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Beginning in the 1st century AD, the area came under the control of the Romans, though after the 3rd century the Persians came back into the picture. Arabs had control by the 11th century, but Seljuk Turks displaced them, laying the foundation of modern Azerbaijan. Beginning around 1050, the country enjoyed a cultural renaissance, and achieved many of its greatest architectural and artistic achievements.
A three-way struggle between Russia, Turkey and Persia ended in 1813, when Russia and Persia divided Azerbaijan along the Aras River. During the period of Russian rule, Azerbaijan's economy grew in relation to Russia's. The region was a participant in the birth of the modern petroleum industry. The first oil well was drilled in 1848, and the first oil refinery constructed in 1859. Azerbaijan provided Russia, and later the Soviet Union, with crude oil, chemicals, textiles, food and wine.
The denationalisation of the oil industry in 1872 changed Baku from a dusty backwater to a wealthy and sophisticated city attracting European investors, including the Rothschilds, and accounting for more than half of the world's oil production by the end of the century. Labour exploitation made a political hotbed of the city - it's here that Stalin cut his political teeth.
While its days as a Soviet supplier dwindled its petroleum supply, Azerbaijan remained a healthy producer of crude oil and textiles throughout the 20th century.
It had a brief taste of independence between 1918 and 1920, but was lumped by the Soviet Union into a 'federated republic' with Armenia and Georgia in 1922. In 1924, the USSR created the autonomous province of Nagorno-Karabakh, which at that time was virtually all Armenian (and thus Christian), inside the Azerbaijan Republic, placing it under Azeri rule. The Soviets dissolved the federated republic in 1936 but held the three republics within its orbit. After the brief Soviet occupation of northern Iran during WWII, the Iranian government crushed the nascent independence movement that had been started there by ethnic Azerbaijanis.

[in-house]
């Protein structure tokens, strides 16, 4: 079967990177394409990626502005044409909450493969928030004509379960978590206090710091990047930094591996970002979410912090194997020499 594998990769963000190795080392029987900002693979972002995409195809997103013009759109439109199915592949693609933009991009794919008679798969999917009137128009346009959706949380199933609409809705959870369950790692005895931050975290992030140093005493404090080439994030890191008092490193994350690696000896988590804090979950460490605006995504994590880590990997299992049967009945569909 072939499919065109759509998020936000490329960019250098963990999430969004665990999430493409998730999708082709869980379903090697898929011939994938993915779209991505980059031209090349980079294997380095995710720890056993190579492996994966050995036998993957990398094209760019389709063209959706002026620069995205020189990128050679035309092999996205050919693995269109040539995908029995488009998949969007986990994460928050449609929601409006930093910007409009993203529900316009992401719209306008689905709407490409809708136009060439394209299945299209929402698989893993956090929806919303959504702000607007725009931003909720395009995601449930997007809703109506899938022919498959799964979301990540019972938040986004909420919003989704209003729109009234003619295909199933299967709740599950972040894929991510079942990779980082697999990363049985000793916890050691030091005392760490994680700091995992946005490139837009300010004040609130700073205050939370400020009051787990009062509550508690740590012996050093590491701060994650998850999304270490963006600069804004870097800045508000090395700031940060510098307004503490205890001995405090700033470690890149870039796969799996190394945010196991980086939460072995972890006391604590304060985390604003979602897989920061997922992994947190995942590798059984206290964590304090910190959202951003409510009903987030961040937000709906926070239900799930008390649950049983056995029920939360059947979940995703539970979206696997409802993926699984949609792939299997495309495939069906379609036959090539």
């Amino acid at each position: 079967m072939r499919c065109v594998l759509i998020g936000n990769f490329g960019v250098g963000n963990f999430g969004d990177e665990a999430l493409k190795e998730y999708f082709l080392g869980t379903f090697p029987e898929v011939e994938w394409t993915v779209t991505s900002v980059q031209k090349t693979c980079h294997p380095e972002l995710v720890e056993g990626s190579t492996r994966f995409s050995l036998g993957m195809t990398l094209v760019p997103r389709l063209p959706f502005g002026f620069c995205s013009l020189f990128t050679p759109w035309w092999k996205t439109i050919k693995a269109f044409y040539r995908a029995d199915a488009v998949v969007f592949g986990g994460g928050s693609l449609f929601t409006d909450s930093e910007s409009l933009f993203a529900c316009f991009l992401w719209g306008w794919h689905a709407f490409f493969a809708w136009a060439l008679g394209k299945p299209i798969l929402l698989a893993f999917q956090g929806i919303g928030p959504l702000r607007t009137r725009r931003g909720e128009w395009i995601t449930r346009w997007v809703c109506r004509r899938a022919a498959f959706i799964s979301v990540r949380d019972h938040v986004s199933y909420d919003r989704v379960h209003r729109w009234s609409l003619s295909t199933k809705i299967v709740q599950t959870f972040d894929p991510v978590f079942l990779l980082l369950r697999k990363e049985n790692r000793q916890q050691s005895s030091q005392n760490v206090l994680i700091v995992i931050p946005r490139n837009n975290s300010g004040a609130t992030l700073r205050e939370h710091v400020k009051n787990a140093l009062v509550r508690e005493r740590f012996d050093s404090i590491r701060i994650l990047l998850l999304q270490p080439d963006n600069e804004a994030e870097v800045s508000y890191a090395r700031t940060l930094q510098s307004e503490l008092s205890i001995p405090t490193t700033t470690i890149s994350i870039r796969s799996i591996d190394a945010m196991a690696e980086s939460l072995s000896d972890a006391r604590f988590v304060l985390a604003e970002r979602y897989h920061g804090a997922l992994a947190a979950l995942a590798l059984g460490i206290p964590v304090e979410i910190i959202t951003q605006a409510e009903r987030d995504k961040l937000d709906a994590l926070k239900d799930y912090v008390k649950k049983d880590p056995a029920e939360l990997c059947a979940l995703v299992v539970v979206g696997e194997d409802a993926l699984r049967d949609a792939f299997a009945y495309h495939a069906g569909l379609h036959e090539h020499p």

Armenians living in Nagorno-Karabakh had long resented Azerbaijani rule; the conflict erupted in 1988 and escalated after Azerbaijan's independence in October 1991. Armenian attacks on Azeri citizens in the region prompted repeated attacks from Azerbaijani forces, leading to a string of defeats for the Azerbaijanis and the resignation of two presidents. By 1993, the conflict had created thousands of casualties and about one million refugees.
A cease-fire in 1994 stemmed the worst of the blood-letting, but by 1999 the conflict was far from resolved. Nagorno-Karabakh declared itself a republic and showed little interest in giving back any territory to Azerbaijan, including the narrow strip of land connecting Karabakh with Armenia proper.
Azerbaijan's other major preoccupation has long been, and remains, oil. The Caspian region is reputed to hold about 100 billion barrels of oil and about as much natural gas, and Azerbaijan has laid claim to much of it. Azerbaijan's State Oil Company spent the 1990s making deals left and right with foreign developers for exploration and production. As a result, Baku gained the buzz of a boom town, with the first oil coming ashore in 1997.
Democracy remains an endangered species in Azerbaijan, with President Aliyev's ruling New Azerbaijan Party romping home in the November 1995 parliamentary elections, October 1998 presidential elections, December 1999 municipal elections and November 2000 parliamentary elections.
Western powers interested in exploiting the country's usefulness as an alternative source of energy are keen to see increased stability in the region and an improved human rights record for Azerbaijan. An oil pipeline to Georgia set to flow in 2005 will allow Azerbaijan to get full benefit from its massive oil reserves - that's if legal wrangling over how to split Caspian Sea reserves can be settled, and provided institutional corruption doesn't siphon off the revenues.
Heydar Aliyev died in October 2003, but by that time he'd ensured a smooth - if legally dubious - transition of power to his son, Ilham.
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